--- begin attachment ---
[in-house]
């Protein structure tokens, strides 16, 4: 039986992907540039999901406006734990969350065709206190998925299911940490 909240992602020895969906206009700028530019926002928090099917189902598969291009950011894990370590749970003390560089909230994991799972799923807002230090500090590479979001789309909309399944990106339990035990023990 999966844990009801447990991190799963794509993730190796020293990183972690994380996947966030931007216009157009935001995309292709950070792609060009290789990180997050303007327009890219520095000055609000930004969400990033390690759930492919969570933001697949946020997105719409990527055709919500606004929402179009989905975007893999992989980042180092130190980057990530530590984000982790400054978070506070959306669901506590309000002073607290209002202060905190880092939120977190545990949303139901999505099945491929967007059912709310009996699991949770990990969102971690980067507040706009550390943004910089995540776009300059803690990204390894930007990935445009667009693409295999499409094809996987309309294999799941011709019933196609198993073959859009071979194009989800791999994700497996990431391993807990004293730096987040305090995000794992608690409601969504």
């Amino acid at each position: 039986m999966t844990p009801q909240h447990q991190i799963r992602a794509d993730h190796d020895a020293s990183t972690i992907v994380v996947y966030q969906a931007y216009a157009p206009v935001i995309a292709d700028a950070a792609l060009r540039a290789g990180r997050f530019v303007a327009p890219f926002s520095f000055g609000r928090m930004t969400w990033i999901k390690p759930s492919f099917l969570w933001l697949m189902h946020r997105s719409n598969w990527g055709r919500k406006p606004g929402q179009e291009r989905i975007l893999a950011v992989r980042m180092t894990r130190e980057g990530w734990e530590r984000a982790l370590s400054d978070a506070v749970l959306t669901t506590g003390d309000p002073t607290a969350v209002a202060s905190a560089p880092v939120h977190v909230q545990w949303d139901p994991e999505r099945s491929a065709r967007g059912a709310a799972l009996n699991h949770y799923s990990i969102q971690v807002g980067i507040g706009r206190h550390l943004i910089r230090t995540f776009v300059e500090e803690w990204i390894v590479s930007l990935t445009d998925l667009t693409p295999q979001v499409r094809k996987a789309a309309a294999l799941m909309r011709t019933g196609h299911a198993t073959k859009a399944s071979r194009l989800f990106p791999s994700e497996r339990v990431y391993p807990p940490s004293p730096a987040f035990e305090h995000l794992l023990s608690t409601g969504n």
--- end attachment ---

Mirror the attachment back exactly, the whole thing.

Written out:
[in-house]
């Protein structure tokens, strides 16, 4: 039986992907540039999901406006734990969350065709206190998925299911940490 909240992602020895969906206009700028530019926002928090099917189902598969291009950011894990370590749970003390560089909230994991799972799923807002230090500090590479979001789309909309399944990106339990035990023990 999966844990009801447990991190799963794509993730190796020293990183972690994380996947966030931007216009157009935001995309292709950070792609060009290789990180997050303007327009890219520095000055609000930004969400990033390690759930492919969570933001697949946020997105719409990527055709919500606004929402179009989905975007893999992989980042180092130190980057990530530590984000982790400054978070506070959306669901506590309000002073607290209002202060905190880092939120977190545990949303139901999505099945491929967007059912709310009996699991949770990990969102971690980067507040706009550390943004910089995540776009300059803690990204390894930007990935445009667009693409295999499409094809996987309309294999799941011709019933196609198993073959859009071979194009989800791999994700497996990431391993807990004293730096987040305090995000794992608690409601969504």
């Amino acid at each position: 039986m999966t844990p009801q909240h447990q991190i799963r992602a794509d993730h190796d020895a020293s990183t972690i992907v994380v996947y966030q969906a931007y216009a157009p206009v935001i995309a292709d700028a950070a792609l060009r540039a290789g990180r997050f530019v303007a327009p890219f926002s520095f000055g609000r928090m930004t969400w990033i999901k390690p759930s492919f099917l969570w933001l697949m189902h946020r997105s719409n598969w990527g055709r919500k406006p606004g929402q179009e291009r989905i975007l893999a950011v992989r980042m180092t894990r130190e980057g990530w734990e530590r984000a982790l370590s400054d978070a506070v749970l959306t669901t506590g003390d309000p002073t607290a969350v209002a202060s905190a560089p880092v939120h977190v909230q545990w949303d139901p994991e999505r099945s491929a065709r967007g059912a709310a799972l009996n699991h949770y799923s990990i969102q971690v807002g980067i507040g706009r206190h550390l943004i910089r230090t995540f776009v300059e500090e803690w990204i390894v590479s930007l990935t445009d998925l667009t693409p295999q979001v499409r094809k996987a789309a309309a294999l799941m909309r011709t019933g196609h299911a198993t073959k859009a399944s071979r194009l989800f990106p791999s994700e497996r339990v990431y391993p807990p940490s004293p730096a987040f035990e305090h995000l794992l023990s608690t409601g969504n």